What is the mission statement of the mathematician?
In the past five years, I’ve been learning a lot about how mathematics is used in the “real world”. It’s fascinating, thought provoking, exciting, and truly scary. Moreover, it’s something I rarely thought about when I was in academics, and, I’d venture to say, something that most mathematicians don’t think about enough.
It’s weird to say that, because I don’t want to paint academic mathematicians as cold, uncaring or stupid. Indeed the average mathematician is quite nice, wants to make the world a better place (at least abstractly), and is quite educated and knowledgeable compared to the average person.
But there are some underlying assumptions that mathematicians make, without even noticing, that are pretty much wrong. Here’s one: mathematicians assume that people in general understand the assumptions that go into an argument (and in particular understand that there always are assumptions). Indeed many people go into math because of the very satisfying way in which mathematical statements are either true or false- this is one of the beautiful things about mathematical argument, and its consistency can give rise to great things: hopefulness about the possibility of people being able to sort out their differences if they would only engage in rational debate.
For a mathematician, nothing is more elevating and beautiful than the idea of a colleague laying out a palette of well-defined assumptions, and building a careful theory on top of that foundation, leading to some new-found clarity. It’s not too crazy, and it’s utterly attractive, to imagine that we could apply this kind of logical process to situations that are not completely axiomatic, that are real-world, and that, as long as people understand the simplifying assumptions that are made, and as long as they understand the estimation error, we could really improve understanding or even prediction of things like the stock market, the education of our children, global warming, or the jobless rate.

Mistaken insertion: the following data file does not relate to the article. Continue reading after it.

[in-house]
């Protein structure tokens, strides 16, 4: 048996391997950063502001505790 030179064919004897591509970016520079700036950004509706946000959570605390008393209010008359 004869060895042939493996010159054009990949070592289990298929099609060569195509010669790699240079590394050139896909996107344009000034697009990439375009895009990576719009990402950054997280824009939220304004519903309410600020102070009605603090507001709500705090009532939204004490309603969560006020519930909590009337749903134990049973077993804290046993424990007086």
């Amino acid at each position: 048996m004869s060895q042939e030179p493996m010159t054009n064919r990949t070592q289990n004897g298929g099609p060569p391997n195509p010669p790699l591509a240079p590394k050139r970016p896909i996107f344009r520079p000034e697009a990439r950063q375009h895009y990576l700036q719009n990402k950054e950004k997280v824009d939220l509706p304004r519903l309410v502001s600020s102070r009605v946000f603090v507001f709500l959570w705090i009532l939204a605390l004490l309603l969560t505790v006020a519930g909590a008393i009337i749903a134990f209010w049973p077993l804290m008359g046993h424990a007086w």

Unfortunately, the way mathematical models actually function in the real world is almost the opposite of this. Models are really thought of as nearly magical boxes that are so complicated as to render the results inarguable and incorruptible. Average people are completely intimidated by models, and don’t go anywhere near the assumptions nor do they question the inner workings of the model, the question of robustness, or the question of how many other models could have been made with similar assumptions but vastly different results. Typically people don’t even really understand the idea of errors.
Why? Why are people so trusting of these things that can be responsible for so many important (and sometimes even critical) issues in our lives? I think there are (at least) two major reasons. One touches on things brought up in this article, when it talks about information replacing thought and ideas. People don’t know about how the mortgage models work. So what? They also don’t know how cell phones work or how airplanes really stay up in the air. In some way we are all living in a huge network of trust, where we leave technical issues up to the experts, because after all we can’t be experts in everything.
But there’s another issue altogether, which is why I’m writing this post to mathematicians. Namely, there is a kind of scam going on in the name of mathematics, and I think it’s the responsibility of mathematicians to call it out and refuse to let it continue. Namely, people use the trust that people have of mathematics to endow their models with trust in an artificial and unworthy way. Much in the way that cops flashing their badges can abuse their authority, people flash the mathematics badge to synthesize mathematical virtue.
I think it’s time for mathematicians to start calling on people to stop abusing people’s trust in this way. One goal of this blog is to educate mathematicians about how modeling is used, so they can have a halfway decent understanding of how models are created and used in the name of mathematics, and so mathematicians can start talking about where mathematics actually plays a part and where politics, or greed, or just plain ignorance sometimes takes over.
By the way, I think mathematicians also have another responsibility which they are shirking, or said another way they should be taking on another project, which is to educate people about how mathematics is used. This is very close to the concept of “quantitative literacy” which is explained in this recent article by Sol Garfunkel and David Mumford. I will talk in another post about what mathematicians should be doing to promote quantitative literacy.